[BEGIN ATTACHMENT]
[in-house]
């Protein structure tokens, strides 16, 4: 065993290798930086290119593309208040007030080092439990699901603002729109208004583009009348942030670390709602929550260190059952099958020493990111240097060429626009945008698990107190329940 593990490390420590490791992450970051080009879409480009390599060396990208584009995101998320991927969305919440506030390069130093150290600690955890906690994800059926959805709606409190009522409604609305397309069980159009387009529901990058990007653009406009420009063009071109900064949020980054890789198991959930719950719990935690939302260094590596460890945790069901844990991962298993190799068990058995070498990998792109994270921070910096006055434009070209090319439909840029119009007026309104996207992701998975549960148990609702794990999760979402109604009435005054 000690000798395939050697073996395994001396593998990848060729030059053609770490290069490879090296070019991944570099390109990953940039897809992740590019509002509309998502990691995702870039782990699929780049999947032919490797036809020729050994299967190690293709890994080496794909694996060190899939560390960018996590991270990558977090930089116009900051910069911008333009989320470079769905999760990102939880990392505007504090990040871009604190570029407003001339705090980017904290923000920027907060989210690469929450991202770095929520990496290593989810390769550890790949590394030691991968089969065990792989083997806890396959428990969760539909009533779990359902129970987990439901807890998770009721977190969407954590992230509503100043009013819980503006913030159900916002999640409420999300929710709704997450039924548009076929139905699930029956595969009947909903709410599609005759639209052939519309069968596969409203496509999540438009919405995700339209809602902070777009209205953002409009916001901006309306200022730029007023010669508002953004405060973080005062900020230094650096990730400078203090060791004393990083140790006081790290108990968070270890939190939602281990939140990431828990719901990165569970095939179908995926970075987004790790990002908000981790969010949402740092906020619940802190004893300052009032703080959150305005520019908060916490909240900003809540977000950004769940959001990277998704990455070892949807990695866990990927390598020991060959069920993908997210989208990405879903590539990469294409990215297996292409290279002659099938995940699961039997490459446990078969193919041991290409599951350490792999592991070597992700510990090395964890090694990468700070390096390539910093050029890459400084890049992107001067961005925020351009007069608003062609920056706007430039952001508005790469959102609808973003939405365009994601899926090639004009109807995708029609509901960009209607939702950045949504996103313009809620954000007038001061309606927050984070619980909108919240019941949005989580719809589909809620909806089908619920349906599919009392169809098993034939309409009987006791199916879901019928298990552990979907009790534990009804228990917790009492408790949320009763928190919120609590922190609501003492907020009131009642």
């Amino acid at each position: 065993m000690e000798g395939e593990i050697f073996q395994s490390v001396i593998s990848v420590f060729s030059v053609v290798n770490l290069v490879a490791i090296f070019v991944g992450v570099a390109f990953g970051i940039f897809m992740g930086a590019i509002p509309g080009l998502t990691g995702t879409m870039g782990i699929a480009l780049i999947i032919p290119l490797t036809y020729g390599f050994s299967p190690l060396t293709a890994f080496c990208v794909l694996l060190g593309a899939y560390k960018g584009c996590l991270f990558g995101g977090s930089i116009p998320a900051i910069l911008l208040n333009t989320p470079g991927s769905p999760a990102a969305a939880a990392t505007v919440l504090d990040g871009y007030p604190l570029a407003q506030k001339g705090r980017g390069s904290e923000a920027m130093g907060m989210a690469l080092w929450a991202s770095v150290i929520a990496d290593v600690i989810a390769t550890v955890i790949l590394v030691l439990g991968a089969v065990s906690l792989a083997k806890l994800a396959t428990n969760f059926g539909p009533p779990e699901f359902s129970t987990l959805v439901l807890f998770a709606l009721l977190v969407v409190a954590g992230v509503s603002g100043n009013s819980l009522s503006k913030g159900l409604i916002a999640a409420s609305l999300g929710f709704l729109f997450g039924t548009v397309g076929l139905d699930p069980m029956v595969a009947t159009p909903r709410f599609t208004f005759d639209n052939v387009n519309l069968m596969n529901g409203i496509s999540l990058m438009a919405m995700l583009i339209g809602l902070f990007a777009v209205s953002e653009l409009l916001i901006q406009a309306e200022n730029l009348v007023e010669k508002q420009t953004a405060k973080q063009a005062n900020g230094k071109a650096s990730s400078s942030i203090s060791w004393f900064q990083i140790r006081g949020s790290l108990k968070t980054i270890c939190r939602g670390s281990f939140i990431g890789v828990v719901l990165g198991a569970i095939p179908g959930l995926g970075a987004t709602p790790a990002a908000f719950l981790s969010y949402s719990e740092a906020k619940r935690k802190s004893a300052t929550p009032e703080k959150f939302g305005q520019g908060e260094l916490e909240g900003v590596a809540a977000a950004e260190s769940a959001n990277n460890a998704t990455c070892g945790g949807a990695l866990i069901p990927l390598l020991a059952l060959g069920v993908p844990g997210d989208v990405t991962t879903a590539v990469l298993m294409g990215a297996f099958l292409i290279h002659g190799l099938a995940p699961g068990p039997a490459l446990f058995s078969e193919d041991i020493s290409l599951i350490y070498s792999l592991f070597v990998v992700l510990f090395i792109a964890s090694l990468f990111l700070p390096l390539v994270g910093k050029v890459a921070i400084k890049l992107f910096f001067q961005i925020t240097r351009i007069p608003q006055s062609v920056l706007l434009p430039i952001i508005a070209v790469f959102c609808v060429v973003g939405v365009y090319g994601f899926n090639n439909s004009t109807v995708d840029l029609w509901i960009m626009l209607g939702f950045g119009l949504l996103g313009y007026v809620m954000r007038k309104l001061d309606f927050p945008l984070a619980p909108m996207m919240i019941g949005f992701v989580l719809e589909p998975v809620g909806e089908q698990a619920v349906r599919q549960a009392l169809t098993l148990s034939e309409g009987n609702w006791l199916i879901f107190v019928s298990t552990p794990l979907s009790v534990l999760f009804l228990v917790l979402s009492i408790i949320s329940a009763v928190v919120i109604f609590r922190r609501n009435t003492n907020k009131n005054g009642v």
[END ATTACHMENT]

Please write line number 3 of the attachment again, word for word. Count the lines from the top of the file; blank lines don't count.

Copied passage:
């Amino acid at each position: 065993m000690e000798g395939e593990i050697f073996q395994s490390v001396i593998s990848v420590f060729s030059v053609v290798n770490l290069v490879a490791i090296f070019v991944g992450v570099a390109f990953g970051i940039f897809m992740g930086a590019i509002p509309g080009l998502t990691g995702t879409m870039g782990i699929a480009l780049i999947i032919p290119l490797t036809y020729g390599f050994s299967p190690l060396t293709a890994f080496c990208v794909l694996l060190g593309a899939y560390k960018g584009c996590l991270f990558g995101g977090s930089i116009p998320a900051i910069l911008l208040n333009t989320p470079g991927s769905p999760a990102a969305a939880a990392t505007v919440l504090d990040g871009y007030p604190l570029a407003q506030k001339g705090r980017g390069s904290e923000a920027m130093g907060m989210a690469l080092w929450a991202s770095v150290i929520a990496d290593v600690i989810a390769t550890v955890i790949l590394v030691l439990g991968a089969v065990s906690l792989a083997k806890l994800a396959t428990n969760f059926g539909p009533p779990e699901f359902s129970t987990l959805v439901l807890f998770a709606l009721l977190v969407v409190a954590g992230v509503s603002g100043n009013s819980l009522s503006k913030g159900l409604i916002a999640a409420s609305l999300g929710f709704l729109f997450g039924t548009v397309g076929l139905d699930p069980m029956v595969a009947t159009p909903r709410f599609t208004f005759d639209n052939v387009n519309l069968m596969n529901g409203i496509s999540l990058m438009a919405m995700l583009i339209g809602l902070f990007a777009v209205s953002e653009l409009l916001i901006q406009a309306e200022n730029l009348v007023e010669k508002q420009t953004a405060k973080q063009a005062n900020g230094k071109a650096s990730s400078s942030i203090s060791w004393f900064q990083i140790r006081g949020s790290l108990k968070t980054i270890c939190r939602g670390s281990f939140i990431g890789v828990v719901l990165g198991a569970i095939p179908g959930l995926g970075a987004t709602p790790a990002a908000f719950l981790s969010y949402s719990e740092a906020k619940r935690k802190s004893a300052t929550p009032e703080k959150f939302g305005q520019g908060e260094l916490e909240g900003v590596a809540a977000a950004e260190s769940a959001n990277n460890a998704t990455c070892g945790g949807a990695l866990i069901p990927l390598l020991a059952l060959g069920v993908p844990g997210d989208v990405t991962t879903a590539v990469l298993m294409g990215a297996f099958l292409i290279h002659g190799l099938a995940p699961g068990p039997a490459l446990f058995s078969e193919d041991i020493s290409l599951i350490y070498s792999l592991f070597v990998v992700l510990f090395i792109a964890s090694l990468f990111l700070p390096l390539v994270g910093k050029v890459a921070i400084k890049l992107f910096f001067q961005i925020t240097r351009i007069p608003q006055s062609v920056l706007l434009p430039i952001i508005a070209v790469f959102c609808v060429v973003g939405v365009y090319g994601f899926n090639n439909s004009t109807v995708d840029l029609w509901i960009m626009l209607g939702f950045g119009l949504l996103g313009y007026v809620m954000r007038k309104l001061d309606f927050p945008l984070a619980p909108m996207m919240i019941g949005f992701v989580l719809e589909p998975v809620g909806e089908q698990a619920v349906r599919q549960a009392l169809t098993l148990s034939e309409g009987n609702w006791l199916i879901f107190v019928s298990t552990p794990l979907s009790v534990l999760f009804l228990v917790l979402s009492i408790i949320s329940a009763v928190v919120i109604f609590r922190r609501n009435t003492n907020k009131n005054g009642v």